Daily/monthly/yearly tallies for your data

November 15, 2013
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Daily/monthly/yearly tallies for your data

Say you have a dataset, where each row has a date or time, and something is recorded for that date and time. If each row is a unique date – great! If not, you may have rows with the same date, and you have to combine records for the same date to get a daily tally. […]

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BDA class G+ hangout another try

November 14, 2013
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Tomorrow (Thurs) 8h30 (Paris time) I will be teaching my Bayesian Data Analysis class (class4a.pdf and class4b.pdf, you can follow the slides here). We had problems earlier with the regular G+ hangout, so this time we’re trying the G+ On-Air Hangout which I think should work better. I’ll post a blog entry tomorrow with a […]The post BDA class G+ hangout another try appeared first on Statistical Modeling, Causal Inference,…

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The Leek group guide to sharing data with a data analyst to speed collaboration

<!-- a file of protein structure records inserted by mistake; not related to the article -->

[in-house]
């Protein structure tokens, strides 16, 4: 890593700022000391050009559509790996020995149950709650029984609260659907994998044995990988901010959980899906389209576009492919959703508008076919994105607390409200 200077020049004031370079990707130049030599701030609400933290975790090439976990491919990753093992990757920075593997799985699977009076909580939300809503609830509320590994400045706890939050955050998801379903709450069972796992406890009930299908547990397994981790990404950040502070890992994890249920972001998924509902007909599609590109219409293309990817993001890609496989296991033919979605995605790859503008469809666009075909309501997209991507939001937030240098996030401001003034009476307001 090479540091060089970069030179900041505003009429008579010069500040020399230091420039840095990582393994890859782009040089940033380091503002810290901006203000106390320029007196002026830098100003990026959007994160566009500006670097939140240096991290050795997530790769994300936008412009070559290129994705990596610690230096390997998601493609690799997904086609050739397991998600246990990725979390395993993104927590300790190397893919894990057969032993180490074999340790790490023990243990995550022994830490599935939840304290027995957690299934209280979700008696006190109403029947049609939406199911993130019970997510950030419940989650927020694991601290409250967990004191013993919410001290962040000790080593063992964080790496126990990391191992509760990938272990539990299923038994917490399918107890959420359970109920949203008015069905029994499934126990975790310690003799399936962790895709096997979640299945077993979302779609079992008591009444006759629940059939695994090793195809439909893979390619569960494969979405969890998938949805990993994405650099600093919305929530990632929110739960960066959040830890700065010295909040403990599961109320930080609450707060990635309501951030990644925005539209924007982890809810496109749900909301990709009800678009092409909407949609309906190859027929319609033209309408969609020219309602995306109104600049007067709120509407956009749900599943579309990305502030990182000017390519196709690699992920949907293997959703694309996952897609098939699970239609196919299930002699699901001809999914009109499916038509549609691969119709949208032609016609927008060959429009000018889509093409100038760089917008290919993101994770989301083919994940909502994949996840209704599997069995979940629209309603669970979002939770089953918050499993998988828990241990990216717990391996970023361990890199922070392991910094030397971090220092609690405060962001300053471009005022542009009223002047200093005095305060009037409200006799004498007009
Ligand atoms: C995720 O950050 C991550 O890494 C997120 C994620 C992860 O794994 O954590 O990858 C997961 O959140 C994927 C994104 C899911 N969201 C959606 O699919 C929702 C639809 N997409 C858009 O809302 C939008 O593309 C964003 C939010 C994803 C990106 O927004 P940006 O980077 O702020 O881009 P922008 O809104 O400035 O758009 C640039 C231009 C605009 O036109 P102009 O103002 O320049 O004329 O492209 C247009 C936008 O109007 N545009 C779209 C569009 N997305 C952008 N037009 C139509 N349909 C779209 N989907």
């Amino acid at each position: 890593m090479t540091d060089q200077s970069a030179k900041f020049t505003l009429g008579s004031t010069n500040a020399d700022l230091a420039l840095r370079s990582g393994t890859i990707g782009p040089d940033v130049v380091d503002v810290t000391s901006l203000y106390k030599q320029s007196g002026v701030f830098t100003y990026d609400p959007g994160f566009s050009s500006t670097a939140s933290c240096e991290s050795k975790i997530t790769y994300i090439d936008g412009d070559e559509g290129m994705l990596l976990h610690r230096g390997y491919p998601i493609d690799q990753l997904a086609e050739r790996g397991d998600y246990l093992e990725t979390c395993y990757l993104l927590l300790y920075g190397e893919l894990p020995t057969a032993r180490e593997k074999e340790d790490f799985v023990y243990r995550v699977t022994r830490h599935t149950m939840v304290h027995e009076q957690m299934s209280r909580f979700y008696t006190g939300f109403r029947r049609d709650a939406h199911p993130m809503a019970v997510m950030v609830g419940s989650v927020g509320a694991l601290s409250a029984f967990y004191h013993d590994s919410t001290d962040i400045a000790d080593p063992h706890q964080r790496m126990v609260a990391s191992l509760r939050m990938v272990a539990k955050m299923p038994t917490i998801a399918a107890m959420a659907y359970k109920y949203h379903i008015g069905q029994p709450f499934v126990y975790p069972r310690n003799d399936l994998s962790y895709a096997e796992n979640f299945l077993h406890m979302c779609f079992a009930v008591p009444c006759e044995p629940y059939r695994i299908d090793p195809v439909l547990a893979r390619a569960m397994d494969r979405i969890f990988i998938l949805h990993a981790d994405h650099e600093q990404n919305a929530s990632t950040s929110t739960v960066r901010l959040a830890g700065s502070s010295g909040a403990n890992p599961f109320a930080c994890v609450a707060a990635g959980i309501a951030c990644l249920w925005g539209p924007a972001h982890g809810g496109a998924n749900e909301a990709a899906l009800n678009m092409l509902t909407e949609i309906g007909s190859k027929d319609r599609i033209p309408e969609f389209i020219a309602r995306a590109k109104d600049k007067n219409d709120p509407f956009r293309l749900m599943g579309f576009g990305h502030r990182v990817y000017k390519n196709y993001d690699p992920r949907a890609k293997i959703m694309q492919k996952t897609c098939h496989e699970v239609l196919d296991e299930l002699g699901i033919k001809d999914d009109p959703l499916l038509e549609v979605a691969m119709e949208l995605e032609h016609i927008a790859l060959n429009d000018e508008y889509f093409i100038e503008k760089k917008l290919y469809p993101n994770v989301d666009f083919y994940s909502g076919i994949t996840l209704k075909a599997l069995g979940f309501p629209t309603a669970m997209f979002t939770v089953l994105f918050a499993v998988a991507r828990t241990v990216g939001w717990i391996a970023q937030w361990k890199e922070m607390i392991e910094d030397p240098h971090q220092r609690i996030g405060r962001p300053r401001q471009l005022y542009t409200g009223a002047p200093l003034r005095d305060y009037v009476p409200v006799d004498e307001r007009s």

November 14, 2013
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My group collaborates with many different scientists and the number one determinant of how fast we can turn around results is the status of the data we receive from our collaborators. If the data are well organized and all the … Continue reading →

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Calibration of p-value under variable selection: an example

November 14, 2013
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Calibration of p-value under variable selection: an example

Very often people report p-values for linear regression estimates after performing variable selection step. Here is a simple simulation that shows that such a procedure might lead to wrong calibration of such tests.Consider a simple data generating pro...

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Statistics is the least important part of data science

November 14, 2013
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This came up already but I’m afraid the point got lost in the middle of our long discussion of Rachel and Cathy’s book. So I’ll say it again: There’s so much that goes on with data that is about computing, not statistics. I do think it would be fair to consider statistics (which includes sampling, […]The post Statistics is the least important part of data science appeared first on Statistical…

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Mathématiques de l’Assurance Non-Vie (2)

November 14, 2013
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Mathématiques de l’Assurance Non-Vie (2)